The Solitary Voice of Dissent
Using Foucault and Giddens to Understand an Existential Moment
by Martin Kay
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This book urges respect for solitary dissent rather than censure. It equips a wide audience to understand what previously seemed unimaginable, much less comprehensible. It shows the reader how to reach beyond those first conclusions and into the heart of the matter.
The lone voice explains that something has been hidden away, something which the individual now dissenting can no longer acquiesce in. It raises the possibility that more may be seriously wrong. Those who need to understand range from academics, to researchers, to managers, to elected representatives, to journalists. We all have an interest in knowing not just what has gone wrong but also why this person, and no other, decided they could take no more. If we are to correct a bad situation, rather than just patch it up, we need clarity at every level of the individual’s deepening unease.
The book uses four case studies (two in Ireland, one in UK, all on the record, and one authoritative biography of a well-known Italian personality), to demonstrate an approach to analyzing solitary dissent. The methods used are academic but, in the way they are presented, certainly intelligible to the lay-reader. Indeed, the author (who is one of the case studies) writes with a degree of affection for his two authorities, Michel Foucault and Anthony Giddens, which is engaging, anything but formal, but no less authoritative for that. Another persuasive output of the book is the resonance of solitary dissent with Jean-Paul Sartre’s existentialism which is also analysed.
The Solitary Voice of Dissent is limited by the extent to which the author has been able to delve into the personal privacy of the case studies offered. With commendable detachment, he is able to examine his own experience; and the biography he has selected allows a similarly deep investigation into the fourth case study. While each personality investigated was male, the author also identifies certain contemporary female dissenters. This is an area increasingly impacting upon the public’s awareness but which no-one has written about before. If we are to mend our society, we need to start a conversation. A wide audience will wish to follow it.
Chapter 1 Introduction
Chapter 2 Exploring Dissent
Chapter 3 Foucault and Giddens
Chapter 4 Case Study 1 - Martin Kay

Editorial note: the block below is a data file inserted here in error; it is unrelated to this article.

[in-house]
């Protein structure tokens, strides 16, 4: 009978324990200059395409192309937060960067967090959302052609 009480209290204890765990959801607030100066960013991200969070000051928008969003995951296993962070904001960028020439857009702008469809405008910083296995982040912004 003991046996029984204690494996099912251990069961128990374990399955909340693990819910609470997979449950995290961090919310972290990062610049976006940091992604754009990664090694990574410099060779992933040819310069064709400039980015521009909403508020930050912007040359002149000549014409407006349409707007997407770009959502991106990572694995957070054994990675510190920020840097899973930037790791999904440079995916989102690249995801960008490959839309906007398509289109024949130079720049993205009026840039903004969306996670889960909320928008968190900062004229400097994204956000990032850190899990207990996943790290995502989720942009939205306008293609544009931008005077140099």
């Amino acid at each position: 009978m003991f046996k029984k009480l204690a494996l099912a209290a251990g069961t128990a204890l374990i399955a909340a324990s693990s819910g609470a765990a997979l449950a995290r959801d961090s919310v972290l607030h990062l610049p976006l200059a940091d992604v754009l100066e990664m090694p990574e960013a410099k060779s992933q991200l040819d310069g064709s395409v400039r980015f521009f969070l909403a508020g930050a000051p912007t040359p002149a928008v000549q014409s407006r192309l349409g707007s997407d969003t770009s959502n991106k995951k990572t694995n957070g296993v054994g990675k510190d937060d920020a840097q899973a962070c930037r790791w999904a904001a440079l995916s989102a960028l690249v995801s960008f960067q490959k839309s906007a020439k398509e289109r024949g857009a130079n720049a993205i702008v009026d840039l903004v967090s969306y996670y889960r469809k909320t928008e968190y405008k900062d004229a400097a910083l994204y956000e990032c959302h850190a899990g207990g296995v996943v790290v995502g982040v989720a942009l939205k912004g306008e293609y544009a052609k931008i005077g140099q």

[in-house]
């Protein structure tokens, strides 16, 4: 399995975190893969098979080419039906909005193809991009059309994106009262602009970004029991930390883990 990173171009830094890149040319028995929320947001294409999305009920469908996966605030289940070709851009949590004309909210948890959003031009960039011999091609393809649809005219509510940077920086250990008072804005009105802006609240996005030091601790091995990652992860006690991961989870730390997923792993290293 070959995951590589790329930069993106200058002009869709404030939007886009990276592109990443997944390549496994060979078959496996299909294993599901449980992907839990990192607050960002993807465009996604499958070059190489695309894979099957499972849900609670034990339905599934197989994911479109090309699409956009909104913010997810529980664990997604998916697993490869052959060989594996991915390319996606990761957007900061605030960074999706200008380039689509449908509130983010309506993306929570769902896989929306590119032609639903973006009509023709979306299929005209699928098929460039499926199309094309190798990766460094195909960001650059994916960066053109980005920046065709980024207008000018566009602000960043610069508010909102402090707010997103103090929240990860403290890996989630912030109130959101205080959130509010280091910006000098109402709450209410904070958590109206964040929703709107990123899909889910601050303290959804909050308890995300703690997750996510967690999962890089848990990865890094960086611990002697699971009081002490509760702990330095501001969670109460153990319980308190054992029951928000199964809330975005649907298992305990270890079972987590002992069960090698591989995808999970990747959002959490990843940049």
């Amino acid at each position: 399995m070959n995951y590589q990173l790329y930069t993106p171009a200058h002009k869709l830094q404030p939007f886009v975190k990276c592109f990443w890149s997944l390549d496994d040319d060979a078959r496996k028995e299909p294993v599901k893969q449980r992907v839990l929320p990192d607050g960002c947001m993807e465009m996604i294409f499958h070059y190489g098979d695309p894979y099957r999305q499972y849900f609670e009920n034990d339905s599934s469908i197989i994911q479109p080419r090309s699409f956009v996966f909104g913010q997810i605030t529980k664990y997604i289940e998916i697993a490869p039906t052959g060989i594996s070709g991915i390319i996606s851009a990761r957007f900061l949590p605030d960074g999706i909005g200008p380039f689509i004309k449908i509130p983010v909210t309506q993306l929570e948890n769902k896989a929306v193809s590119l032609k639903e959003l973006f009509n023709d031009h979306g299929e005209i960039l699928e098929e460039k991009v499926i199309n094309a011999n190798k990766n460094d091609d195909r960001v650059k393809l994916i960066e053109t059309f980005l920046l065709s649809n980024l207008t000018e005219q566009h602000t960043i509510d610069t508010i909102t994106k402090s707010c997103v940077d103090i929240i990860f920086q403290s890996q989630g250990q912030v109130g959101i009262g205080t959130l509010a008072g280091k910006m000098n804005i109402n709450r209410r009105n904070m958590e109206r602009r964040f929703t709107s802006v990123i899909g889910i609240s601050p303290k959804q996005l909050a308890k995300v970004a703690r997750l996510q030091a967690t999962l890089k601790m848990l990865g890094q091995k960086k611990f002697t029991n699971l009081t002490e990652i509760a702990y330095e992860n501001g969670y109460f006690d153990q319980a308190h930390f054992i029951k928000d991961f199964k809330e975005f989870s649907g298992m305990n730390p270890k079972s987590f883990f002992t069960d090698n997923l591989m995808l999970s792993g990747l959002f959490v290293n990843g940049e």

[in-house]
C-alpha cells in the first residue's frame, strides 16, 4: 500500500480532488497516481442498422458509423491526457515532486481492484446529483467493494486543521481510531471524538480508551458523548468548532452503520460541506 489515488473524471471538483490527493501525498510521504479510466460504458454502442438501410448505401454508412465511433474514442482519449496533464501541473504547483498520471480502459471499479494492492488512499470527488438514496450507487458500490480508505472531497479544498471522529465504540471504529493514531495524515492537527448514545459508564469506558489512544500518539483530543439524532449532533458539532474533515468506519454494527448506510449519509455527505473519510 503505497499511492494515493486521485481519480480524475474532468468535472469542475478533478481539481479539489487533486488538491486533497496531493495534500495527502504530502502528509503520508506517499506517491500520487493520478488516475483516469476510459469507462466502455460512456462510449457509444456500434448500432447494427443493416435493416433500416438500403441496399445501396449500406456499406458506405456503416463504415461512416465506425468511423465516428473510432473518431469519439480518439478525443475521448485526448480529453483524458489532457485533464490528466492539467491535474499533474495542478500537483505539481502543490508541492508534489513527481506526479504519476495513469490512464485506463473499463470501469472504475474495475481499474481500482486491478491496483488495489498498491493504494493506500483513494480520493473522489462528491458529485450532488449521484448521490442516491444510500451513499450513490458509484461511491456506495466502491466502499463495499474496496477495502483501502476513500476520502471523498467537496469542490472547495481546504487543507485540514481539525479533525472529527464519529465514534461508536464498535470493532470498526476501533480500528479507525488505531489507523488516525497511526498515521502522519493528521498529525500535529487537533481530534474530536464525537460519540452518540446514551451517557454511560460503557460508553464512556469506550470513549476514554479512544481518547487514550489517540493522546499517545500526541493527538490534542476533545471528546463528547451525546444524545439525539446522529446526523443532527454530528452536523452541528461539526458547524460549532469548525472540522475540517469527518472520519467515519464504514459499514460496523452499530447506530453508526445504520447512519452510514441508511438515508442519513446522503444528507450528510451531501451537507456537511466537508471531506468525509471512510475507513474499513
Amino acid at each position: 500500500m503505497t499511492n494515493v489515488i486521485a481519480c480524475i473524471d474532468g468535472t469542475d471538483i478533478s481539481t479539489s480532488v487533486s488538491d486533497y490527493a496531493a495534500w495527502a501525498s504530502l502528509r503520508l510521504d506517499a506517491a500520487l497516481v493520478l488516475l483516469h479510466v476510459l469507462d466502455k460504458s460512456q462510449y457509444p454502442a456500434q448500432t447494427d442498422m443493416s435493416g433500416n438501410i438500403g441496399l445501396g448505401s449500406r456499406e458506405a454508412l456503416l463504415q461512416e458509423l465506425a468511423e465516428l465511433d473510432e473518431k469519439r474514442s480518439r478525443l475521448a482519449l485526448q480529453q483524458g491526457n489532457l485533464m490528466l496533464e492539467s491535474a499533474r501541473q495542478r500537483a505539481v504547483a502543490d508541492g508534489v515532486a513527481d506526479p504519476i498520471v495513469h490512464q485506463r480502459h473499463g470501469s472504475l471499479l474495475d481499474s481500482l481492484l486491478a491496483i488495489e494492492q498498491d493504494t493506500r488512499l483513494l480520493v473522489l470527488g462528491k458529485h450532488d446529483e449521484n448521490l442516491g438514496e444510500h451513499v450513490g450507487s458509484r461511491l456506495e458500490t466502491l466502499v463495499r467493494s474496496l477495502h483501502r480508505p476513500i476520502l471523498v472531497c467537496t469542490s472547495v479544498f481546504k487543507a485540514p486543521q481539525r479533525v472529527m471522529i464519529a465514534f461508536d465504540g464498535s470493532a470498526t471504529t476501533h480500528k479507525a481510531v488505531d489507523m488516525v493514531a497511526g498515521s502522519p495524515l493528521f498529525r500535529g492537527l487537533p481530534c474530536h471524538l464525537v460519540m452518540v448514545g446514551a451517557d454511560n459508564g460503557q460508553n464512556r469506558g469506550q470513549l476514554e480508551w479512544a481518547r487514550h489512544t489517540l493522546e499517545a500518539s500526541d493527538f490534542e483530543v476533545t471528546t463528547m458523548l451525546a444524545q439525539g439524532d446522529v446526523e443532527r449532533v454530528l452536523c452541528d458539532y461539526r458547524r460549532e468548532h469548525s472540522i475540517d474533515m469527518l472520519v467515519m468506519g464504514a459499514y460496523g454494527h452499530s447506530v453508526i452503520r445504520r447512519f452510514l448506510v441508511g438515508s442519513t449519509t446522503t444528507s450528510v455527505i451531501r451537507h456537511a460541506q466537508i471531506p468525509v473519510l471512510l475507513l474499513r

Chapter 5 Case Study 2 - Fr Tony Flannery
Chapter 6 Case Study 3 - Peter Oborne
Chapter 7 Case Study 4 - Ignazio Silone
Chapter 8 Discussion
Chapter 9 Thoughts for the future
Martin Kay was born in Ceylon and educated in Scotland, England and Ireland. He holds a Ph.D. from the University of Limerick and his home is in Munster, Ireland. His first career was at sea in the British Royal Navy where he specialized as a maritime helicopter pilot. In his second career, he has specialized in coastal and rural regeneration and taken a particular interest in communities in turmoil at the interface with the State.
Between 2012 and 2014, Martin became increasingly involved with the Estuary and lower reaches of the River Shannon, particularly with Riverbank communities and their culture. In February 2014, the area known as King’s Island, Limerick, a depressed part of the City, was severely flooded – and he remained closely in contact with the affected residents and the events that followed. Within the year, he published a narrative entitled The Limerick Flood of 2014: Climate Change and a Case of Unpreparedness which was described as “the missing link between the ‘real-life’ experience of people affected by climate change and the ‘deskbound’ reality in which plans and administrative considerations are formulated” (Prof John Sweeney, NUI Maynooth). Martin’s conclusions are consistent with the findings of a Comptroller & Auditor General official investigation.
Expressly declaring his dissent from the official version of events, Martin cast around for other topical examples and obtained the agreement of Fr Tony Flannery (Galway) and Peter Oborne (London) to his drawing upon their quite different experiences of confronting greater power. Professor Pugliesi’s biography of Ignazio Silone provided the fourth case study to be analysed in The Solitary Voice of Dissent. Martin has written three other books on unrelated subjects.